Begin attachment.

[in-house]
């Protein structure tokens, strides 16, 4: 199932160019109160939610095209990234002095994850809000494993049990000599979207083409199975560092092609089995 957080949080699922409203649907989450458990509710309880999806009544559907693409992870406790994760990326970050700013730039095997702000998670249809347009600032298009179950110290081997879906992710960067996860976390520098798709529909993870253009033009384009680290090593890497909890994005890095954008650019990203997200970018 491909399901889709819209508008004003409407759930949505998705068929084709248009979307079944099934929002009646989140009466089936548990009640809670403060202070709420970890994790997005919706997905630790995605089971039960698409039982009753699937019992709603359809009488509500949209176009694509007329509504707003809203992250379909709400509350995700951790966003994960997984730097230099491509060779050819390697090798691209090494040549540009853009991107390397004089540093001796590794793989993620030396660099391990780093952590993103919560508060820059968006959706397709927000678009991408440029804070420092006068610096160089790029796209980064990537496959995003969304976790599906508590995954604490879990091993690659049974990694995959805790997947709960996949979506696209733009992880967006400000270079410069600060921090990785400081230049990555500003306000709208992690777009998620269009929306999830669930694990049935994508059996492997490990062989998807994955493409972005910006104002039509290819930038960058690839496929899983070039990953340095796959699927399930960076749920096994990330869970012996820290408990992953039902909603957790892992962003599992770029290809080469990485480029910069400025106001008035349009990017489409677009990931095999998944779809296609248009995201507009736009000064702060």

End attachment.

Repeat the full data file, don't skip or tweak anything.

[in-house]
């Protein structure tokens, strides 16, 4: 199932160019109160939610095209990234002095994850809000494993049990000599979207083409199975560092092609089995 957080949080699922409203649907989450458990509710309880999806009544559907693409992870406790994760990326970050700013730039095997702000998670249809347009600032298009179950110290081997879906992710960067996860976390520098798709529909993870253009033009384009680290090593890497909890994005890095954008650019990203997200970018 491909399901889709819209508008004003409407759930949505998705068929084709248009979307079944099934929002009646989140009466089936548990009640809670403060202070709420970890994790997005919706997905630790995605089971039960698409039982009753699937019992709603359809009488509500949209176009694509007329509504707003809203992250379909709400509350995700951790966003994960997984730097230099491509060779050819390697090798691209090494040549540009853009991107390397004089540093001796590794793989993620030396660099391990780093952590993103919560508060820059968006959706397709927000678009991408440029804070420092006068610096160089790029796209980064990537496959995003969304976790599906508590995954604490879990091993690659049974990694995959805790997947709960996949979506696209733009992880967006400000270079410069600060921090990785400081230049990555500003306000709208992690777009998620269009929306999830669930694990049935994508059996492997490990062989998807994955493409972005910006104002039509290819930038960058690839496929899983070039990953340095796959699927399930960076749920096994990330869970012996820290408990992953039902909603957790892992962003599992770029290809080469990485480029910069400025106001008035349009990017489409677009990931095999998944779809296609248009995201507009736009000064702060």